The Twilight of Belcanto
The Twilight of Belcanto
Including an Interview with Virginia Zeani
Perfect Bound Softcover
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With his unrivaled ear and unerring sense for the Italian tradition of singing, LEONARDO CIAMPA is one of today’s most insightful and effective writers on the topic.  The Twilight of Belcanto is unique in the field, combining Ciampa’s vast knowledge, keen wit, and penetrating criticism.  Rich with both personal anecdotes and historical data, it is an informative yet thoroughly enjoyable read.

The Twilight of Belcanto contains an exclusive interview with the great soprano Virginia Zeani.  Ms. Zeani was one of the most famous and beloved sopranos in Italy in the 1950s and ’60s.  Born in Transylvania, Romania, Ms. Zeani’s repertoire comprised 70 roles, including La Traviata, which she performed over 600 times.  She sang with virtually all of the greats, including Gigli, del Monaco, Corelli, di Stefano, Kraus, Domingo, and Pavarotti.  Poulenc chose her to sing Blanche in the world-première of Dialogues of the Carmelites.

The Twilight of Belcanto is sure to be considered a classic among books of its genre.

VZ: I had my début in L’Elisir d’Amore with Gigli in 1950, in Cairo.  I was 24, and he was 64 or something like that.

LC:  He was 60.

VZ: Yes.  And he had a very big belly, and at the end of the opera he had to embrace me, no?  Because in L’Elisir d’Amore Nemorino embraces Adina.  And Gigli said to me, “Cara mia, sai che cosa ci divide?  Quaranta chili e quarant’anni!  Senza quelli, ti potrei abbracciare molto piú facilmente!” [“My dear, do you know what separates us?  Forty kilos and forty years!  Without them, I could embrace you much more easily!”]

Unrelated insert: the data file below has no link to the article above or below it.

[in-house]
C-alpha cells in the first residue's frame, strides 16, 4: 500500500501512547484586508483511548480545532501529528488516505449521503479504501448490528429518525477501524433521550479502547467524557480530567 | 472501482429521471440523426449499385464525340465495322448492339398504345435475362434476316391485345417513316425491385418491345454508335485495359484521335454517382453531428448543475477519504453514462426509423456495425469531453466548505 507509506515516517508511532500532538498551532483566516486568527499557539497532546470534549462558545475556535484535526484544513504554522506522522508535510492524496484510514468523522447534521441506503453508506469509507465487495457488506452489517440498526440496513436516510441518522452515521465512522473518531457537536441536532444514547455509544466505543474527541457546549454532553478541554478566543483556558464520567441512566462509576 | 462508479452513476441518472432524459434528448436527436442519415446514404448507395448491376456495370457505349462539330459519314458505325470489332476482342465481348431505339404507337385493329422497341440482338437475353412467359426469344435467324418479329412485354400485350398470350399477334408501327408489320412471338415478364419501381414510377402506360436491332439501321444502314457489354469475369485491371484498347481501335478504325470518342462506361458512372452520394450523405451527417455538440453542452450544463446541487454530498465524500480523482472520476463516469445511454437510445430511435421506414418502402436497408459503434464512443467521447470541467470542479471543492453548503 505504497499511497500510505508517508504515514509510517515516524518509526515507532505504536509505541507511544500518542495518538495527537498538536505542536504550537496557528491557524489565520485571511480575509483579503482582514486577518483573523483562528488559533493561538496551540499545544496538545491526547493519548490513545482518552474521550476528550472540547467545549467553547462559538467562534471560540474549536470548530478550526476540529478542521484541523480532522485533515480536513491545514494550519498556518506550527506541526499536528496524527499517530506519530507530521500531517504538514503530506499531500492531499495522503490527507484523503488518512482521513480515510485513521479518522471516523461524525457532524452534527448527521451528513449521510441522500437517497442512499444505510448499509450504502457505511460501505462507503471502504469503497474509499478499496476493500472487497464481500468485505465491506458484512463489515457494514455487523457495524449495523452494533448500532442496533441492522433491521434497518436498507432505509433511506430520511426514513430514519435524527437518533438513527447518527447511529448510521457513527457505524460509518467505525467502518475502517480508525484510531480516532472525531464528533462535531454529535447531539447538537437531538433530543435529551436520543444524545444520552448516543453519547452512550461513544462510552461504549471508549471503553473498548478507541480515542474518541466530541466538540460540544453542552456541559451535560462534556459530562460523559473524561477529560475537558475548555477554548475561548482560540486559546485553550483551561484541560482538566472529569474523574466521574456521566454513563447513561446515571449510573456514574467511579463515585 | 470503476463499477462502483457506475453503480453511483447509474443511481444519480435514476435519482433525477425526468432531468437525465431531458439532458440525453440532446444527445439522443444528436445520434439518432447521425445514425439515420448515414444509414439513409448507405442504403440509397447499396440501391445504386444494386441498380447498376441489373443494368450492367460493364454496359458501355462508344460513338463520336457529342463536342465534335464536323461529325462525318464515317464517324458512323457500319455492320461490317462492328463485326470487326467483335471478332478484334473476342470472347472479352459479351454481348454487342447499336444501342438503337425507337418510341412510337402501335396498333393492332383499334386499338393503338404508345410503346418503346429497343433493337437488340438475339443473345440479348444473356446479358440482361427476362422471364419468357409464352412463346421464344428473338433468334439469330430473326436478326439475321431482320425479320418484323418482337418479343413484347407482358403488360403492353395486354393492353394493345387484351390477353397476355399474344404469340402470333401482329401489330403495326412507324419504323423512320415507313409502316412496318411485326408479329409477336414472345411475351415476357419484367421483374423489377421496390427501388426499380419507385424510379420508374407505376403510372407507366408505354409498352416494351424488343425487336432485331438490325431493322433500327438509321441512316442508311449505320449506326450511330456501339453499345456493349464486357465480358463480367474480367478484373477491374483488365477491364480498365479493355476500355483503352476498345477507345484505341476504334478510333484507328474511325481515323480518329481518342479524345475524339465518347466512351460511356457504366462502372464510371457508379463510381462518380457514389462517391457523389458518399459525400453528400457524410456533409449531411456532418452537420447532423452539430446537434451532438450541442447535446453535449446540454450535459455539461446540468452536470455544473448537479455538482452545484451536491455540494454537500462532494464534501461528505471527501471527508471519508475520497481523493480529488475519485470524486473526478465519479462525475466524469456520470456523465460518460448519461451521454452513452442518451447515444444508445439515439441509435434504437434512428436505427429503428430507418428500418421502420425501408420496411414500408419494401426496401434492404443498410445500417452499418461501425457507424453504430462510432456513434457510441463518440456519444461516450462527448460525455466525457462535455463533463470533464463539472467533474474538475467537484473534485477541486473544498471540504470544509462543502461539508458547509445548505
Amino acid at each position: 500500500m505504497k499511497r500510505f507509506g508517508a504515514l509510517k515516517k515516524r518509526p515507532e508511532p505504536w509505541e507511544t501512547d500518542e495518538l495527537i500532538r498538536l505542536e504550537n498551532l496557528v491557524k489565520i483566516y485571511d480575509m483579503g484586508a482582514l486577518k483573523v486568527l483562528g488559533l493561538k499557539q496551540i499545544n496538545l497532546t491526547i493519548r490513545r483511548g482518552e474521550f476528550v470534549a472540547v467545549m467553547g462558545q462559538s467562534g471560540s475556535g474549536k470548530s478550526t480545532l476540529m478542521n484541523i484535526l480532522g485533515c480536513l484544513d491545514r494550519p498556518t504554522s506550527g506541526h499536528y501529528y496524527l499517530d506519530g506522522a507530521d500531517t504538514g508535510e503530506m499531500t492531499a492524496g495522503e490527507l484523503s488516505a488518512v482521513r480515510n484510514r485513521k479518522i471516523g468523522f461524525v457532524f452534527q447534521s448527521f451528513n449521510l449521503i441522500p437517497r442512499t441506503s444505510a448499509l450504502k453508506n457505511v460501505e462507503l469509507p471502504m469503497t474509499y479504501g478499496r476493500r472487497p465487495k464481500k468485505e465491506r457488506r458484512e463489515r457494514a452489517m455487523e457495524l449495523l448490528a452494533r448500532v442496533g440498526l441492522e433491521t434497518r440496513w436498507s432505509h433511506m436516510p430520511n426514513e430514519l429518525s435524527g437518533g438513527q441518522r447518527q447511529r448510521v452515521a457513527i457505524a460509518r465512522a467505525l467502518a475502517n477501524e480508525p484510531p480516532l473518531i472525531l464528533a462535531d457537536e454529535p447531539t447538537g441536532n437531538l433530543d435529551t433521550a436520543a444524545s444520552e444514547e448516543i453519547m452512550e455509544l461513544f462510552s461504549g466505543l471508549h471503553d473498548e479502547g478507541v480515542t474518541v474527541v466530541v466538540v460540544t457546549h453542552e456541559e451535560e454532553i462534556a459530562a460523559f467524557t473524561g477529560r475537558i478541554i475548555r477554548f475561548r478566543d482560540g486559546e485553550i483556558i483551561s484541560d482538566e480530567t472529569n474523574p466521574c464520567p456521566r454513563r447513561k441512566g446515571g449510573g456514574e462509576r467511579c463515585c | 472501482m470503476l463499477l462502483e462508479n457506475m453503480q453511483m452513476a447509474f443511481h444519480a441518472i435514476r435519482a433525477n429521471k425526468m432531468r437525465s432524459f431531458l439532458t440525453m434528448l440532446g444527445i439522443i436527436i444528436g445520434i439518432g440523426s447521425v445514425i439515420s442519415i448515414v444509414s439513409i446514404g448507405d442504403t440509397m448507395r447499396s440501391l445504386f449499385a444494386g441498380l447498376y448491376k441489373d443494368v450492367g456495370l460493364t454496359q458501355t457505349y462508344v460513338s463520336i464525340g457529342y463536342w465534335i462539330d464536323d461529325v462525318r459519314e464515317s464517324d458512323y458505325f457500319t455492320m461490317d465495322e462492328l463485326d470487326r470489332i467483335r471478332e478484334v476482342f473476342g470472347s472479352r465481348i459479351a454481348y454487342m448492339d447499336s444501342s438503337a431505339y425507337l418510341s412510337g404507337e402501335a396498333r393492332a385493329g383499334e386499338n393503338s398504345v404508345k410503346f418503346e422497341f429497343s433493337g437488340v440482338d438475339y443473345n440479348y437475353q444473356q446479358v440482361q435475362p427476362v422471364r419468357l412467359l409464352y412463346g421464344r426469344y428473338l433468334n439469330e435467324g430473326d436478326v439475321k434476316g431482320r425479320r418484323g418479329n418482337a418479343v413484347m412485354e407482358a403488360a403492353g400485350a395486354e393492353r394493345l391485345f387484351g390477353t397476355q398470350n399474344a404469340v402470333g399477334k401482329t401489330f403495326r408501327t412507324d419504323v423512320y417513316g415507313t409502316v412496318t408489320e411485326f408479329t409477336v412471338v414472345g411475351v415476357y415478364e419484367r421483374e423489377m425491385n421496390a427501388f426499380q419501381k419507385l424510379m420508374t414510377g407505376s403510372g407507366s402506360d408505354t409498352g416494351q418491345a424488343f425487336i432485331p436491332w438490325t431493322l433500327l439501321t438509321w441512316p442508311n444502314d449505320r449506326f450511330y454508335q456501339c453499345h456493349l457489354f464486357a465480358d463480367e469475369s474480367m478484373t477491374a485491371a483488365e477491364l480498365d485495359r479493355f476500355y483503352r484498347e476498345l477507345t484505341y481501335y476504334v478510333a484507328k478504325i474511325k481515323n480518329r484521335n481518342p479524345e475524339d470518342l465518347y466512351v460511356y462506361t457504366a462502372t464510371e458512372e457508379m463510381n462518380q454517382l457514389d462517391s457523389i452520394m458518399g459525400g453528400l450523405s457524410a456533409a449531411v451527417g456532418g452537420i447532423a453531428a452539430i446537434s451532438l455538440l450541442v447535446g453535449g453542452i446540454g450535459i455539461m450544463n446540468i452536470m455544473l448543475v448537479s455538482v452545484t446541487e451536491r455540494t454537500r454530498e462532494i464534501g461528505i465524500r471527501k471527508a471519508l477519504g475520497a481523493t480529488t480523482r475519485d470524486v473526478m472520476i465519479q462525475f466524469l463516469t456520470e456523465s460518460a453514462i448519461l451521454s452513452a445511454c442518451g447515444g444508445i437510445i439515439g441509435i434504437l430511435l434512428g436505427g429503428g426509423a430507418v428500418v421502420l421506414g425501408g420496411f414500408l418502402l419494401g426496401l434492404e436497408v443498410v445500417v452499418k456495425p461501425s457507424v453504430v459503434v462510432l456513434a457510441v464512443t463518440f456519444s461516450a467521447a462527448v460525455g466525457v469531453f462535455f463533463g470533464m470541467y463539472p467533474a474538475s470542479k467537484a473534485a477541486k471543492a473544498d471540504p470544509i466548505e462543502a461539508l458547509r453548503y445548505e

BOTH: [Laughter]

LC: Didn’t you also sing with Gino Bechi  in Cairo?  Was that at the same performance?

VZ: No. With Gigli I sang L’Elisir d’Amore, and with Gino Bechi that same year I sang Rigoletto and Traviata.

LC: I read that Bastianini – back when he was still a basso – sang Dr. Grenvil in a Traviata with you in Egypt.  Was that, by any chance, the same Traviata performance?

VZ:  Yes, that was in Cairo in 1950. 

LC:  Incredible!  Gino Bechi and Ettore Bastianini on the same stage!

VZ:  And the tenor was Annaloro.

LC:  Who?

VZ:  Annaloro, Antonio Annaloro.  A very great voice.  But his career didn’t last.  He was too débauché.

LC:  Ah.  So he was distracted.

VZ:  But he was a very nice person.

LC:  I read that you met King Farouk when you were in Cairo.

VZ:  King Farouk came to see Traviata and also L’Elisir d’Amore.  Then he sent gold medals to me, to Gigli, and to Bechi. -- I sang in Cairo two years, in ’50 and in ’51.  Then in ’52 there was the revolution, and Farouk left. 

LC:  Isn’t there a story about a huge banquet that he threw?  When was that?

VZ:  In ’51 I sang for Farouk and his fiancée, Nariman Sadek. It was the most incredible meal that I ever saw in my life!  And I couldn’t eat it because I had to sing.

BOTH: [Laughter]

VZ:  It pains me even today to think about it!

Born in 1971, LEONARDO A. CIAMPA is unquestionably one of the most highly regarded musicians of his generation. He is a composer, organist, choral director, pianist, accompanist, and vocal coach and is highly respected in each of those areas.

Ciampa’s compositions include: Suite Siciliana (Op. 145) for two violins, piano, and orchestra; La Bedda Sicilia, 36 Sicilian mazurkas for piano solo; Canzoni Digiacomiane, songs to Neapolitan texts by DiGiacomo; and numerous choral and organ works.

As an organ recitalist, Ciampa has toured Austria (2001) and Germany (2003) and will tour Italy (2004), England (2005), and Switzerland (2006).  Ciampa is Director of Music of St. Paul’s Church in Brookline, MA, and Founding Director of the Coro Polifonico of Boston.


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